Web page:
Approaching the mid-point we have one of the finest songs I’ve heard from the band. The ballad called “Jefferson Army” tells the tale of the secessionist movement in Northern California in the 1940s and the feelings harbored by those invested in the creation of a 51st state. And yet, it speaks volumes about our current life in the 21st Century. Within the dreams and hearts of the faithful there is still the long shot hope of living in a world, or state, without oppression. At once a battle song for radicals both on the left and right, it’s a unifying anthem—and perhaps, The Mother Hips most political song to date.
The fulcrum of the album “Best Friend in Town” comes out of the speakers and it’s nice to hear Loiacono’s voice as the lead. Bluhm does take the lion’s share of lead vocals, so it’s always a pleasant surprise when a Loiacono tune pops up. BFIT starts me thinking of it as a companion piece to “Young Charles Ives” ( Pacific Dust) which told the heartbreaking tale of a father and son. I hear the story of a contentious relationship that once the layers are peeled away reveal an undying love—but, I could totally wrong on this one. In any case the tune ends with vocal harmonies that would make The Marshall Tucker Band faint.
Tipping towards the last half of what has been a tremendous effort, “Creation Smiles” harkens back to the early years of Bluhm’s poetry journals having life breathed into them and animating onstage. At once phrase heavy, then sonic low end rumbles, and back to ambling Ezra Pound worthy lyrics—the slow-paced and psychedelic song is like a DMT vision filtered through raw honey.
“Shape the Bell” is the second and the last track where Loiacono takes lead vocal. A burning bass line by Hoaglin carries the tune until it spirals out into the multiverse. The Mother Hips have been compared to many bands, as the similarity is in the ear of the beholder—but this tune sounds like it could have been on the “A” side of The Twelve Dreams of Dr. Sardonicus from LA’s Spirit (1970). Also like LA’s Beachwood Sparks, a band that paralleled The Mother Hips journey through the 90s, “Shape the Bell” provides a fine example of The Mother Hips prowess in the recording studio. Almost all the tracks on Behind Beyond are under the bands own label, Little Sur, and laid down at their own studio, Mission Bells. The Mother Hips may not have invented the DIY philosophy, but they certainly live it.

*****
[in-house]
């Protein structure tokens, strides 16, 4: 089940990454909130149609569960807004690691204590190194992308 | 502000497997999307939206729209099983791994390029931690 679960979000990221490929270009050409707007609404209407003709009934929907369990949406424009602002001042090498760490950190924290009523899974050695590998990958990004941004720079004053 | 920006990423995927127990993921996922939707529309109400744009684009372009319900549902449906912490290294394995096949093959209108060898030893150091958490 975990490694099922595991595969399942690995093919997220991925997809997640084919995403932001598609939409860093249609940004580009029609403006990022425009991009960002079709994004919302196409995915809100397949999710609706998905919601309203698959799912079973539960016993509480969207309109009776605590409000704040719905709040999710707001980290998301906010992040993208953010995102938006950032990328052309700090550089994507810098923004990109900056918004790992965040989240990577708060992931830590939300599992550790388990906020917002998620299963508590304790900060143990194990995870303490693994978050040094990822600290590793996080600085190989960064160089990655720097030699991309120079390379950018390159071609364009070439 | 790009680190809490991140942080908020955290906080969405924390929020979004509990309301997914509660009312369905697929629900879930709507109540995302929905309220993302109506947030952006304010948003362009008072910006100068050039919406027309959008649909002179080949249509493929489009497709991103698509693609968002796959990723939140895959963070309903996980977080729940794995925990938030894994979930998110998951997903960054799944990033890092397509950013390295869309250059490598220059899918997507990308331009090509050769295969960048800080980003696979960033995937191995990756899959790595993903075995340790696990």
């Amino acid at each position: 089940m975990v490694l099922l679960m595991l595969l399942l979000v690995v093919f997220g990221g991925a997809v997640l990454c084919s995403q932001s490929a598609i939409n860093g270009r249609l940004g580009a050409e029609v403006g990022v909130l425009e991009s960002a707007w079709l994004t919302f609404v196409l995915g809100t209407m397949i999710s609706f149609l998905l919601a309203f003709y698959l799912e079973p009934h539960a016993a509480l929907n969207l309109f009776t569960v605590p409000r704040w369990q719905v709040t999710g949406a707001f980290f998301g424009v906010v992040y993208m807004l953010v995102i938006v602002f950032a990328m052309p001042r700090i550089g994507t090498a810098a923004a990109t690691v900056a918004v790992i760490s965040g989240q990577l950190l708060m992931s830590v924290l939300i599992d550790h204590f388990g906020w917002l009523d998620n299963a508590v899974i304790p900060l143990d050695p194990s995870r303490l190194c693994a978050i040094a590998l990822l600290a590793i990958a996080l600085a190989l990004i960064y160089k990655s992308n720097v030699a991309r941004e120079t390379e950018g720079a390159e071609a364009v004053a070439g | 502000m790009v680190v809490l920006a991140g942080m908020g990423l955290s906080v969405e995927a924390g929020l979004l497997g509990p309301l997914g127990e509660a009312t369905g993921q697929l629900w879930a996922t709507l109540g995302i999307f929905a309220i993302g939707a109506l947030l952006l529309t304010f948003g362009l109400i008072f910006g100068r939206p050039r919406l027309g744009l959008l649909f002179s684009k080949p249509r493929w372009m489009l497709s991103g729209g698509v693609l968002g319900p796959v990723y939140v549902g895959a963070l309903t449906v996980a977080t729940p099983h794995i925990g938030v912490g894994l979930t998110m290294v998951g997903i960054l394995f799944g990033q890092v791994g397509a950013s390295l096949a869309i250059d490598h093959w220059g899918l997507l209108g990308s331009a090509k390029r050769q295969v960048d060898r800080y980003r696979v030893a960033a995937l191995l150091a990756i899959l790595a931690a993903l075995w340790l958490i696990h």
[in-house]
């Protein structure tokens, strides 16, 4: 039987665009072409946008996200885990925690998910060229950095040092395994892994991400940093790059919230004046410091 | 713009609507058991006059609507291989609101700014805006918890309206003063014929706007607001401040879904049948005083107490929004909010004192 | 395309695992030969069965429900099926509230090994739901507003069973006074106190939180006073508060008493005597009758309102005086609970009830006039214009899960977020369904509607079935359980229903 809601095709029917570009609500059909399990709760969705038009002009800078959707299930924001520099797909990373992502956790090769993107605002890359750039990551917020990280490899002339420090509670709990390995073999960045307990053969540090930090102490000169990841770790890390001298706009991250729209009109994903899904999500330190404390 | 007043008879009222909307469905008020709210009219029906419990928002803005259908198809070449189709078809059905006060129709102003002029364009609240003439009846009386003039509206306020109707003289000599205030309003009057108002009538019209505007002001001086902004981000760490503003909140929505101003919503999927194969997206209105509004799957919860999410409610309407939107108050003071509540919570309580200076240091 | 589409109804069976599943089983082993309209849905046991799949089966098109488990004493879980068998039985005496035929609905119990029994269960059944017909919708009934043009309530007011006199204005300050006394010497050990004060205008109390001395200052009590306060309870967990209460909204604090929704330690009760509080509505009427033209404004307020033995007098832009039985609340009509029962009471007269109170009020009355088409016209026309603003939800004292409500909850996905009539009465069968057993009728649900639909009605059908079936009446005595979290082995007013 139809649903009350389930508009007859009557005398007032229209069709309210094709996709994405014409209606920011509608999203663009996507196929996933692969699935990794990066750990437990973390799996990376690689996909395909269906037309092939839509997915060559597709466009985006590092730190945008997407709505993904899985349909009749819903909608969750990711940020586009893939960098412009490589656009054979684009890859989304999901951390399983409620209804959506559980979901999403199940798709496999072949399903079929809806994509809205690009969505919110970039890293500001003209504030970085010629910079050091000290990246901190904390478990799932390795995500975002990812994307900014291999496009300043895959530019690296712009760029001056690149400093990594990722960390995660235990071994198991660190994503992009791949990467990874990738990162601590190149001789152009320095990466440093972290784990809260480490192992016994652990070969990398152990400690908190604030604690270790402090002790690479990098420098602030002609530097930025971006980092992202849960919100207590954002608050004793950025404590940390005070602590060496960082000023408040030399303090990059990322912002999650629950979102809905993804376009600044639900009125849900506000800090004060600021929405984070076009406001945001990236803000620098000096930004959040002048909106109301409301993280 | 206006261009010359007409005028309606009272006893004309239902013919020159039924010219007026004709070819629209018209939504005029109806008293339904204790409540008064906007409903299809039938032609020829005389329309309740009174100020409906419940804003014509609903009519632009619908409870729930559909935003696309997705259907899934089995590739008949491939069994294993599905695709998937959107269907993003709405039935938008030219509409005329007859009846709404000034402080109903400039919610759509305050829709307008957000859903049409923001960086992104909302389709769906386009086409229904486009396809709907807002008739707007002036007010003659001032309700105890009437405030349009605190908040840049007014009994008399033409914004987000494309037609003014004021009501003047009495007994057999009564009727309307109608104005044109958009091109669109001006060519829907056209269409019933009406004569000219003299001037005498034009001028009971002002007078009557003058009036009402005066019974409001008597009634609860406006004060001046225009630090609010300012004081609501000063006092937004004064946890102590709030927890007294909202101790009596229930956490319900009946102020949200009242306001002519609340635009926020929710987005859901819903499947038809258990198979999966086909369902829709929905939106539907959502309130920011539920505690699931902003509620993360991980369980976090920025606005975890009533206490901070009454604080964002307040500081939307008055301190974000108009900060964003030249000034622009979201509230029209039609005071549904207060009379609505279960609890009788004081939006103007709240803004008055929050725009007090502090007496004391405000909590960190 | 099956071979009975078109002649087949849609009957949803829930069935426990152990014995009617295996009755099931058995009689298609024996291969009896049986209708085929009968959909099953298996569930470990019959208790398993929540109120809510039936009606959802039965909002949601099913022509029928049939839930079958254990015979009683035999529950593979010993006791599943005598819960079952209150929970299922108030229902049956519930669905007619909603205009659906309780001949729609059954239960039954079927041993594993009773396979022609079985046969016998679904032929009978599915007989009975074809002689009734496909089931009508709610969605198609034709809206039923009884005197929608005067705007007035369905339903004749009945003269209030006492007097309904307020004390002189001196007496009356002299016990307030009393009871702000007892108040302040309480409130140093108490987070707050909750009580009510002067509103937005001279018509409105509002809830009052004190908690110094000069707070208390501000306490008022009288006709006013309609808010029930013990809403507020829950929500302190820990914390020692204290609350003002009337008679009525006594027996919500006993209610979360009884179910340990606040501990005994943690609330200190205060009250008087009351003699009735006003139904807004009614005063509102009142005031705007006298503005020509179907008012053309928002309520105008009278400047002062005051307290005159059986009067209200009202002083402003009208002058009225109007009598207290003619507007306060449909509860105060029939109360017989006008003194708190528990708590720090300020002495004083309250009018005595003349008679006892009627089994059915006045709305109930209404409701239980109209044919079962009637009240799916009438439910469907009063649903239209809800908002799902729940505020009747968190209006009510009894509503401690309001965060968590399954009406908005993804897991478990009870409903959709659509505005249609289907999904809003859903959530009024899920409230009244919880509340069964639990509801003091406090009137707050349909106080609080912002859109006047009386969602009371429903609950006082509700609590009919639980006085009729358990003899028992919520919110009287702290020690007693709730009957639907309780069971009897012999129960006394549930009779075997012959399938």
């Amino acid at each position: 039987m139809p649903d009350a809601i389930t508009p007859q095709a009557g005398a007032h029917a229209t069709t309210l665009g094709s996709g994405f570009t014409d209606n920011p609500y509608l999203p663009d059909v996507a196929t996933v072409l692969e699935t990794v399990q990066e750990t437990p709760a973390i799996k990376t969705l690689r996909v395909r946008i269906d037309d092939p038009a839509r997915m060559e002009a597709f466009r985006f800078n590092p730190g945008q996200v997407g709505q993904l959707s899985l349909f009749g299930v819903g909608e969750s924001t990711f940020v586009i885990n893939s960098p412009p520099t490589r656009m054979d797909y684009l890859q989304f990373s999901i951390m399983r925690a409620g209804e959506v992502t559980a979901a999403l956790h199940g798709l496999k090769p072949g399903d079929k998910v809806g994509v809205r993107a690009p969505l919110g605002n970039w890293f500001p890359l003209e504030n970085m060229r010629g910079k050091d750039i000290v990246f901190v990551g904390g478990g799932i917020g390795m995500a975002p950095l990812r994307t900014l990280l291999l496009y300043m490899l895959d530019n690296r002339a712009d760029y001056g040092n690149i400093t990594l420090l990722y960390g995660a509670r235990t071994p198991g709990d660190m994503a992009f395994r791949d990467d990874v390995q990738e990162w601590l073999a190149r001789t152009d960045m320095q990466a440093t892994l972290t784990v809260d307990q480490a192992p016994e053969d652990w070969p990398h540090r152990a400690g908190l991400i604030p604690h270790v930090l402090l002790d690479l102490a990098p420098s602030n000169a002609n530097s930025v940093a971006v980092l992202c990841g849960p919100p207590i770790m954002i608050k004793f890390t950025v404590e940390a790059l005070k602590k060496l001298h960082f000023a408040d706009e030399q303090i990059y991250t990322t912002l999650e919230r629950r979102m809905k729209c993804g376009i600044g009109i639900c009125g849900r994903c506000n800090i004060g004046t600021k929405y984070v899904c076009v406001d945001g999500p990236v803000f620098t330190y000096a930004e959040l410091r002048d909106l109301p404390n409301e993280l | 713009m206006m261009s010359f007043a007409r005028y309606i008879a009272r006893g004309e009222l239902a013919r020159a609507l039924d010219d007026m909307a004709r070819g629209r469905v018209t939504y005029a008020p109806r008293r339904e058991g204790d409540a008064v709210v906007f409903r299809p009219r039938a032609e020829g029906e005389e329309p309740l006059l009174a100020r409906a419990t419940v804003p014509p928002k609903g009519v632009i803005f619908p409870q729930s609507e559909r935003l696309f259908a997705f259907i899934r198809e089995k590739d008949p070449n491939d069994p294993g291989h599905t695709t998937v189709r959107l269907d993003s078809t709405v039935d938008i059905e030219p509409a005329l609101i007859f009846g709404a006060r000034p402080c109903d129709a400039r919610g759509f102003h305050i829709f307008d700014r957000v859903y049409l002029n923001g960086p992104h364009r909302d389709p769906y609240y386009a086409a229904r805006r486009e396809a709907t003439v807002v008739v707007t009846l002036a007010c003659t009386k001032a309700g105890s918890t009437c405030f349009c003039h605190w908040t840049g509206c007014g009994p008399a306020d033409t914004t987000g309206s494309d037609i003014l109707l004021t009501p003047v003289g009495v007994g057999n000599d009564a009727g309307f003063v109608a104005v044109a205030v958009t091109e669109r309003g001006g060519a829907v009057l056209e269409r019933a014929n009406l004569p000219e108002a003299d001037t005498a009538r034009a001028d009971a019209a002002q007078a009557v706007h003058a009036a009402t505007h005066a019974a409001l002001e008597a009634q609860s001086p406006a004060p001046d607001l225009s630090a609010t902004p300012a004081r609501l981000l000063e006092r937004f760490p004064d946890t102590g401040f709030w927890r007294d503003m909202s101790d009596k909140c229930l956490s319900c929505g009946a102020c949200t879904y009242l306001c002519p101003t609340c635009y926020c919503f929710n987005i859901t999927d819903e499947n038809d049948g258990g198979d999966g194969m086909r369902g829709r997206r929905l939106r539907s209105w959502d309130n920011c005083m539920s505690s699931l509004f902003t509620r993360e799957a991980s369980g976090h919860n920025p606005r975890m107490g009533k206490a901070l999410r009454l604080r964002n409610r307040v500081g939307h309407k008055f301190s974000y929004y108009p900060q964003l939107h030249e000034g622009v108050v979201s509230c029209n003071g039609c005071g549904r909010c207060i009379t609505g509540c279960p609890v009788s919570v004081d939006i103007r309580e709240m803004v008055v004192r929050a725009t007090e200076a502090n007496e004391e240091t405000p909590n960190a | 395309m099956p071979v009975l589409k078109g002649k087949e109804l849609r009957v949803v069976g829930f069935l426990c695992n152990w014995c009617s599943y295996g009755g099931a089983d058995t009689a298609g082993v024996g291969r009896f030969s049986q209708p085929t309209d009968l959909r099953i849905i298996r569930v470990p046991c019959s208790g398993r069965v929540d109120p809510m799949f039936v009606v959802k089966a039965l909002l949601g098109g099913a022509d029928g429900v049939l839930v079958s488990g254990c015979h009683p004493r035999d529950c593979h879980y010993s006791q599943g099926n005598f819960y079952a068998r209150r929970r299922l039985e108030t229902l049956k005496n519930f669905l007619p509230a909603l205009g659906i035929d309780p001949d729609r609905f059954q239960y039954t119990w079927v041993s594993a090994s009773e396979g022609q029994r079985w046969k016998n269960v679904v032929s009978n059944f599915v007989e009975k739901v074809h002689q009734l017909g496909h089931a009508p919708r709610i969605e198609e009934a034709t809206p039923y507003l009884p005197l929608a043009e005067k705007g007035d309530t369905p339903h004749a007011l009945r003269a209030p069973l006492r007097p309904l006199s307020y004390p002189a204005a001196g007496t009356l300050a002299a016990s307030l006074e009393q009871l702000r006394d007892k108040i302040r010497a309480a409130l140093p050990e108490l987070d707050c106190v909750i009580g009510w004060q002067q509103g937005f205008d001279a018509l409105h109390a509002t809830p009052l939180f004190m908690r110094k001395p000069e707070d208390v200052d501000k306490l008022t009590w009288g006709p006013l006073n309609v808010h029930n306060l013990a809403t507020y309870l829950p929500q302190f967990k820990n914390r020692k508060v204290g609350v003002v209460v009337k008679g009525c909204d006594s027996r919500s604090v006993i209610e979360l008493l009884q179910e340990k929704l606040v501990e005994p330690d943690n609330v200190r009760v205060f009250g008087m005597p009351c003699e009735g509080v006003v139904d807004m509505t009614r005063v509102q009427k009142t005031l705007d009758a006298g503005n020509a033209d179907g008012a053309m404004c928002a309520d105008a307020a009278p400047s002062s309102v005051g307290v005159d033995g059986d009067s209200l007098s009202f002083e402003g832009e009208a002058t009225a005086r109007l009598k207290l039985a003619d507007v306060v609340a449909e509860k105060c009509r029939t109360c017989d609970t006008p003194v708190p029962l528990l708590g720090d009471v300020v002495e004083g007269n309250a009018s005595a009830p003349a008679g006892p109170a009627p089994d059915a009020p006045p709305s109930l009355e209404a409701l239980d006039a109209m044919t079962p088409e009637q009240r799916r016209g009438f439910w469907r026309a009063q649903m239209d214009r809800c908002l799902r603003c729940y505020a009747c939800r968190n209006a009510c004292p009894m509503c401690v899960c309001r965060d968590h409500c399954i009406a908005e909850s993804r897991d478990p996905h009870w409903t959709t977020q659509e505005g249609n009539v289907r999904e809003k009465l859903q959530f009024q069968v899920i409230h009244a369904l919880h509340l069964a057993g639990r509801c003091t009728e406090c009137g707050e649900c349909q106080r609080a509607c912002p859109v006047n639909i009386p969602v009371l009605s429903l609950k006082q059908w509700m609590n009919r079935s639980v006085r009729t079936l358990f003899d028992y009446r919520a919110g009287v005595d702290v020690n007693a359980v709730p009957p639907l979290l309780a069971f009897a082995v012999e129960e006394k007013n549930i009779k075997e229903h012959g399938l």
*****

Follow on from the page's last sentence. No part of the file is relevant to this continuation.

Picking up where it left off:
Thus we get to the eponymous “Behind Beyond”, penned and sung by the word craftsman Bluhm. The seasons of lazy hot California summers culminate in his trademark dreamy doe-eyed vocals. You can almost feel the river of time rolling by, like tumbleweeds on the sides of the highway. Famously singing songs that featured girls names through the decades, this one is more murky as to whom he declares that he’s “alive”—but I’m pretty sure that past flame has since had kids.
“Rose of Rainbows” begins like a classic Mother Hips song, it could be “Time-Sick Son of a Grizzly Bear” ( Kiss the Crystal Flake) we’re hearing. But that’s the Sound, the perpetual elements that fuel the mothership through distant radioactive nebulas. Although a Summer release, this song is going to sound much better when it’s raining outside—In Portland it might already be a hit.
Behind Beyond ends like most of their live shows do lately, which is a perfect touch. Like the Dead had “Brokedown Palace” to ease the crowd out into the stark lit street, “Song for J.B.” is a Nashville ditty lamenting the passing of Wilco guitar wizard Jay Bennett. Nothing on Behind Beyond even resembles the country-laced flair the Hips used to be synonymous with—given the context, it’s bittersweet to hear such a lovely country fueled ballad closing the album.
For the record, Behind Beyond has been rotating on my boombox for an entire week. The songs have gone genetic on me—the twists and turns have been etched like scrimshaw onto my bones. Now I get it, now I drank the Kool-aid—now I look forward to this dragon’s egg of songs in person. Now I cannot wait for that next show I can make—I hope it’s one of the epic ones.
DNA is famously not famous. Catch his unique brand of stand-up comedy at www.votedna.com.